Today: Islamic Law in SCOTUS Senior Scholar Noah Feldman commented today in Bloomberg News on the U.S. Supreme Court “travel ban” case, Trump v. Hawaii , calling the Court’s 5-4 decision to uphold the Executive Order restricting immigration to the U.S. of citizens from seven countries—most of which are predominantly Muslim— “a decision that will live in infamy.” He had previously suggested that ” Justice Elena Kagan has a plan to end Trump’s travel ban. ” But Feldman noted today that Justice Kagan ” joined [pragmatist Justice Stephen Breyer ] in a more cautious dissent focused on the system of exemptions that the executive order permits … [which, if used] would lend some credence to the idea that the ban was actually motivated by national security. ” Feldman took issue with this approach: “Unfortunately, the wrongness of the travel ban lies as much in its symbolic effect as in its exclusion of people from five Muslim-majority countries. This wasn’t the right case for Breyer and Kagan to be quite so pragmatic.” Related to Islamic law, the Executive Order bans immigrants from mostly Muslim-majority countries on grounds that falsely conflate Islam and Muslims with notions of sharīʿa or jihād as inherently violent. For example— as noted by counsel, lower-court judges, and the Justices who did not prevail— the presidential campaign statement initially calling for the ban falsely proclaimed that “Shariah authorizes such atrocities as murder against non believers who won’t convert, beheadings and more unthinkable acts that pose great harm to Americans, especially women.” Chief Justice John Roberts wrote the majority opinion upholding the Order . In it, he focused on the “broad” and “ample” scope of presidential authority to regulate matters of national security and foreign affairs under the Constitution and under the Immigration and Nationality Act. But the Court did not reach the Establishment Clause claim. Image credit: Wikipedia
Spotlight on Ismāʿīlī Law: A Case Study of Family Law Jurisdiction in Kenya This month, student editor Aleema Jamal places the spotlight on otherwise often elusive Ismāʿīlī law as it operates in modern courts. The Aga Khan, leader of the Ismā ͑īlī community— who refer to themselves in full as Shī ͑ī Imāmī Ismāʿīlī Muslims— sought to unify his followers under an Ismāʿīlī Constitution in 1986. The Constitution laid out a dispute resolution system that was meant to create a sense of community identity and ethos for a group dispersed across different states, even though it did not preclude the practice of state law on citizens of those various states. Two divorce cases in Kenya, Nurani v. Nurani in 1982 and TSJ v. SHSR in 2014 illuminated whether and how that goal operated in practice. According to Jamal, for the dispute resolution system to be effective internally, it had to be “subservient to, and reliant upon its relationship with the modern nation-state.” Initially, the Nairobi Court of Appeal recognized and legitimized the Ismāʿīlī Constitution’s dispute resolution systems by providing a high degree of deference to the Ismāʿīlī Arbitration Council in the country’s Kadhi courts. But by 2014, the Nairobi High Court determined that the Ismāʿīlī Council could only deal with matters ‘not within the exclusive jurisdiction of either the ordinary courts or the Kadhis’ …courts.'” Read more. Image credit: Wikipedia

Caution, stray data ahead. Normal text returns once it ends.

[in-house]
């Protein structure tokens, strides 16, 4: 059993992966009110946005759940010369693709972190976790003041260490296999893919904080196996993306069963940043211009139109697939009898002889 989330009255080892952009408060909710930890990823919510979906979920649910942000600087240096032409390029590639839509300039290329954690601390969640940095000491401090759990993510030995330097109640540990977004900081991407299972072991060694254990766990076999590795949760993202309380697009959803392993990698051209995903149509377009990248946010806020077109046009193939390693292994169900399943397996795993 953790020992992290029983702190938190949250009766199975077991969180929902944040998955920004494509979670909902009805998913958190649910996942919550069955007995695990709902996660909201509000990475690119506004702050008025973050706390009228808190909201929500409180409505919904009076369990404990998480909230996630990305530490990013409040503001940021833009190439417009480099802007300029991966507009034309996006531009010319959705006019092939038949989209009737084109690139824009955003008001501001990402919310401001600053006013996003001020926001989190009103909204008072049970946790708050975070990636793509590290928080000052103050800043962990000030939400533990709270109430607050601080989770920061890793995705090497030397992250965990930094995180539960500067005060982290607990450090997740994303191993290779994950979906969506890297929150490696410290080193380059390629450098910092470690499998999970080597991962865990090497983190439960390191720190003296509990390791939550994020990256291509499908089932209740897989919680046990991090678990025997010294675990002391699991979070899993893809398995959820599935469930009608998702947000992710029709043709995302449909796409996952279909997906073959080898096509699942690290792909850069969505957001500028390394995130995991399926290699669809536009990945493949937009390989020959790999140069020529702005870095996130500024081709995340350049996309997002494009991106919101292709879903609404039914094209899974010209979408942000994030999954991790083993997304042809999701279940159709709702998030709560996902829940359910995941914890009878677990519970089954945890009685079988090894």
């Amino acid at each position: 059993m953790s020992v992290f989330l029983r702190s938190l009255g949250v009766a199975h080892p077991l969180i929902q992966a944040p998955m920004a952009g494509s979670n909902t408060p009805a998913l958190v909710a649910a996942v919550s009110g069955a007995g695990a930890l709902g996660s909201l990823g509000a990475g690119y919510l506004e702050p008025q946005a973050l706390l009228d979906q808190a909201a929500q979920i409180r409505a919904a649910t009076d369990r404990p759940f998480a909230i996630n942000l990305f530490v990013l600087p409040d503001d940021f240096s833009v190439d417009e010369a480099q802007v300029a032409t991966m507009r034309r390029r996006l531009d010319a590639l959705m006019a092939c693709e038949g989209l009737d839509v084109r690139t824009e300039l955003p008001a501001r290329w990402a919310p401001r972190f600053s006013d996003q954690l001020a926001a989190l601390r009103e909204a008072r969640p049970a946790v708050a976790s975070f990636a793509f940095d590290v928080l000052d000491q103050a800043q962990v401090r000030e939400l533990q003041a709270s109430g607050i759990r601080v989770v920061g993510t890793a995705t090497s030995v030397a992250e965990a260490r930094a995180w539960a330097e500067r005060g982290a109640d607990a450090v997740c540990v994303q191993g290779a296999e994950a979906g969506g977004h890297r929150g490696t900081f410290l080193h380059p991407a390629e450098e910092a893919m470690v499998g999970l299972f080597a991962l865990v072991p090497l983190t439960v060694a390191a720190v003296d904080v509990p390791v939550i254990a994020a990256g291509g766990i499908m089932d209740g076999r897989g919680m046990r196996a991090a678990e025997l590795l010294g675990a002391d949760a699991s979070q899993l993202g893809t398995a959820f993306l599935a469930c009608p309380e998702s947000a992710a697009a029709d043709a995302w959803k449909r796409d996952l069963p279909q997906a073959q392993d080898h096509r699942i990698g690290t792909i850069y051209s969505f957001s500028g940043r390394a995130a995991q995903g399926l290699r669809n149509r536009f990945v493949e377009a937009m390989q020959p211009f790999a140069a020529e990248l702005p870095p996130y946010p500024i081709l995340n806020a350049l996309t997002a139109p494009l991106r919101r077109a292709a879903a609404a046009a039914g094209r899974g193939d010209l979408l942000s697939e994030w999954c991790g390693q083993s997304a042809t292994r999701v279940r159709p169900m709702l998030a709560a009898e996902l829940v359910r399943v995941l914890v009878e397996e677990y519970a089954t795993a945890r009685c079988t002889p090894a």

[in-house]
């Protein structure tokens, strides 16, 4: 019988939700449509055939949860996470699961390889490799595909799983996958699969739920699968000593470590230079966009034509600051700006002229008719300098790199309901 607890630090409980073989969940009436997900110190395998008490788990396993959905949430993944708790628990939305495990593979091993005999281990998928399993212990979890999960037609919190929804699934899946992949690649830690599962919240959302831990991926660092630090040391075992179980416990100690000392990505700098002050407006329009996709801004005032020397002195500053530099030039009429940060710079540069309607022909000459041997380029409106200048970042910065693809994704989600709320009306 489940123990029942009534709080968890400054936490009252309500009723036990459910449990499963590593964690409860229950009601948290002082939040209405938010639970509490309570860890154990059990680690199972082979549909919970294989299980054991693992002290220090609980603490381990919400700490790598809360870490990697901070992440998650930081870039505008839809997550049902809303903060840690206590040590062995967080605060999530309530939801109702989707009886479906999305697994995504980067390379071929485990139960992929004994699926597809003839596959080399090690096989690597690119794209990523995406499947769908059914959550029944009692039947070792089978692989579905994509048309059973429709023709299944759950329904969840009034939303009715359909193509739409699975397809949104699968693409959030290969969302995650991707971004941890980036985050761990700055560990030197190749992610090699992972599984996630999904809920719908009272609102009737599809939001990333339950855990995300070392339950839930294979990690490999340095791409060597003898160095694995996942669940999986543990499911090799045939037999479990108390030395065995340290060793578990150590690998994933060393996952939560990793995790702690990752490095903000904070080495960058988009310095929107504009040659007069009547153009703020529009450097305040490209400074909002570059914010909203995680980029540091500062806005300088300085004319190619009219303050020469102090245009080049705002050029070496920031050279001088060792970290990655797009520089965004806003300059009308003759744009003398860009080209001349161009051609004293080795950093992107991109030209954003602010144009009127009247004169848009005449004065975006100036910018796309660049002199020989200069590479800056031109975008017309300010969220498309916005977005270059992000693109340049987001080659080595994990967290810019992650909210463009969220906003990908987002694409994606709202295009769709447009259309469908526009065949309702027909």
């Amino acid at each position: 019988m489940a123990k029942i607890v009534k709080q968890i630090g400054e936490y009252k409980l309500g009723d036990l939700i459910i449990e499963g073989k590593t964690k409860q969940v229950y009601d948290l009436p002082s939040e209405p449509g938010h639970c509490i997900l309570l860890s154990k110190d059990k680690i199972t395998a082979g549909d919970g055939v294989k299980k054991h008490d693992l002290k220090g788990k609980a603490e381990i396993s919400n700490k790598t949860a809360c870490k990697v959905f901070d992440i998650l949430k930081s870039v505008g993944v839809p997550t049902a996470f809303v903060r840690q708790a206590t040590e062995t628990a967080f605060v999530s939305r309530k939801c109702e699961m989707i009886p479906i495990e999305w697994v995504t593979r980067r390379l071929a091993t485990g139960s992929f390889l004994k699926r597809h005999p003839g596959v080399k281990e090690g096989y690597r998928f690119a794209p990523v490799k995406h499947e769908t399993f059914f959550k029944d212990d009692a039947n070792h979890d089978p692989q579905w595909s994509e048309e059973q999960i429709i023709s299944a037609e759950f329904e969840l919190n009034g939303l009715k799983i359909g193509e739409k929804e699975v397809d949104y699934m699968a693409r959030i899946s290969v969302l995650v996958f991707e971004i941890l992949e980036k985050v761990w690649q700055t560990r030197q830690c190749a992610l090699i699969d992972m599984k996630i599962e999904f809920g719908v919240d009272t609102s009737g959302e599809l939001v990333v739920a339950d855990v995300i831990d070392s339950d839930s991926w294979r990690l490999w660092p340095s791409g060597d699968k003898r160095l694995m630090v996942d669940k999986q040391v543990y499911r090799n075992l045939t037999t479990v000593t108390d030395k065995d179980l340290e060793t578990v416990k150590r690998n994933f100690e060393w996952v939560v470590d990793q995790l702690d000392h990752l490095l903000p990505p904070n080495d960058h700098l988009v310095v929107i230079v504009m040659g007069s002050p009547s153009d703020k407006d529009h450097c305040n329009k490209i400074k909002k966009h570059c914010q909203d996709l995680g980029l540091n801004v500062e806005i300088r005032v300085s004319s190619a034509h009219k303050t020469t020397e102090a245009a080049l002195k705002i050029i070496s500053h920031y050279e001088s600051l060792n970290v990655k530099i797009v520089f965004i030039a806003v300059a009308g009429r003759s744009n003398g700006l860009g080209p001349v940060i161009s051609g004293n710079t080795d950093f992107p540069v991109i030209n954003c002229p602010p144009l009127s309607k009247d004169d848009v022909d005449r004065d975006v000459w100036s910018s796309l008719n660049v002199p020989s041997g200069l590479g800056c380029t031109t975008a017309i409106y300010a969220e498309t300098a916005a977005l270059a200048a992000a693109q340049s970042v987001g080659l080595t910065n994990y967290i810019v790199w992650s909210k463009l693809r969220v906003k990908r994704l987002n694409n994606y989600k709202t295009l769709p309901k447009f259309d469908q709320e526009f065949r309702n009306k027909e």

Nurani v. Nurani (Nairobi Court of Appeal): Kenyan Ismāʿīlī Divorce Case of 1982 The Nairobi Court of Appeal adjudicated Nurani v. Nurani in 1982, a divorce case involving Ismāʿīlī parties seeking to separate. The Court held that it had concurrent jurisdiction with the Ismaili Conciliation and Arbitration Board for Kenya—deemed a “sectarian tribunal”— when, as here, both husband and wife submitted to its jurisdiction. Accordingly, the Court issued a decision on issues arising from the couple’s divorce. The Court also clarified the role of the sectarian tribunal as a part of Kenya’s pluralist legal system. Read more. Image credit: Wikipedia
TSJ v. SHSR (Nairobi High Court): Kenyan Ismāʿīlī Divorce Case of 2014 In TSJ v. SHSR , the Nairobi High Court concluded that the Ismaili Conciliation and Arbitration Board for Kenya lacked the jurisdiction to adjudicate a matter of divorce despite the fact that both husband and wife had initially submitted to its jurisdiction. Reversing a 1982 precedent laid out in Nurani v. Nurani , the Court rolled back the jurisdiction of “sectarian tribunals” and determined that only either ordinary courts or Kadhi Courts could have exclusive jurisdiction on such matters. Read more. Image credit: Capital News of Kenya
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